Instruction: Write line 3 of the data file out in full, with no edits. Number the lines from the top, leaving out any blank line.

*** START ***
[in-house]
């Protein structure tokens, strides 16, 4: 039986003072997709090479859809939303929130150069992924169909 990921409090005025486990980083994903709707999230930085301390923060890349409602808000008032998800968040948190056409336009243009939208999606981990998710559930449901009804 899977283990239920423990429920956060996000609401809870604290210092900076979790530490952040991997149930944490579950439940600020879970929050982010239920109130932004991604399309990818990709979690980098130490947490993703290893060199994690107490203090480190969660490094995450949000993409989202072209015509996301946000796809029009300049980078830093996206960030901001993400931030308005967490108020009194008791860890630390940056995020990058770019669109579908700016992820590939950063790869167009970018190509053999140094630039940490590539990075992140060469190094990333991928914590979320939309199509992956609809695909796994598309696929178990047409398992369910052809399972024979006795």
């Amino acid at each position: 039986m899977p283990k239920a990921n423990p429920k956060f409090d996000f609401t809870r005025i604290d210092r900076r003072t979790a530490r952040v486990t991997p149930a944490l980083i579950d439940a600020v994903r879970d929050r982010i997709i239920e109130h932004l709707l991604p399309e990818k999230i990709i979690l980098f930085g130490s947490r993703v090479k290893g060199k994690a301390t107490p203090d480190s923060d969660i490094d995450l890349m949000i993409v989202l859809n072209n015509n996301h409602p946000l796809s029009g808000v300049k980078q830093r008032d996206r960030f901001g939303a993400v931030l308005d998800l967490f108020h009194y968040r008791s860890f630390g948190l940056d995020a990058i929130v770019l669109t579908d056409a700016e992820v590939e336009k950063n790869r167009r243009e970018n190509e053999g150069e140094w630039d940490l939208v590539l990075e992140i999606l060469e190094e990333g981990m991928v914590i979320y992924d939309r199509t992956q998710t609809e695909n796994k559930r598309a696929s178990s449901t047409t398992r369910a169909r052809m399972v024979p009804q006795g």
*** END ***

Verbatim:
């Amino acid at each position: 039986m899977p283990k239920a990921n423990p429920k956060f409090d996000f609401t809870r005025i604290d210092r900076r003072t979790a530490r952040v486990t991997p149930a944490l980083i579950d439940a600020v994903r879970d929050r982010i997709i239920e109130h932004l709707l991604p399309e990818k999230i990709i979690l980098f930085g130490s947490r993703v090479k290893g060199k994690a301390t107490p203090d480190s923060d969660i490094d995450l890349m949000i993409v989202l859809n072209n015509n996301h409602p946000l796809s029009g808000v300049k980078q830093r008032d996206r960030f901001g939303a993400v931030l308005d998800l967490f108020h009194y968040r008791s860890f630390g948190l940056d995020a990058i929130v770019l669109t579908d056409a700016e992820v590939e336009k950063n790869r167009r243009e970018n190509e053999g150069e140094w630039d940490l939208v590539l990075e992140i999606l060469e190094e990333g981990m991928v914590i979320y992924d939309r199509t992956q998710t609809e695909n796994k559930r598309a696929s178990s449901t047409t398992r369910a169909r052809m399972v024979p009804q006795g």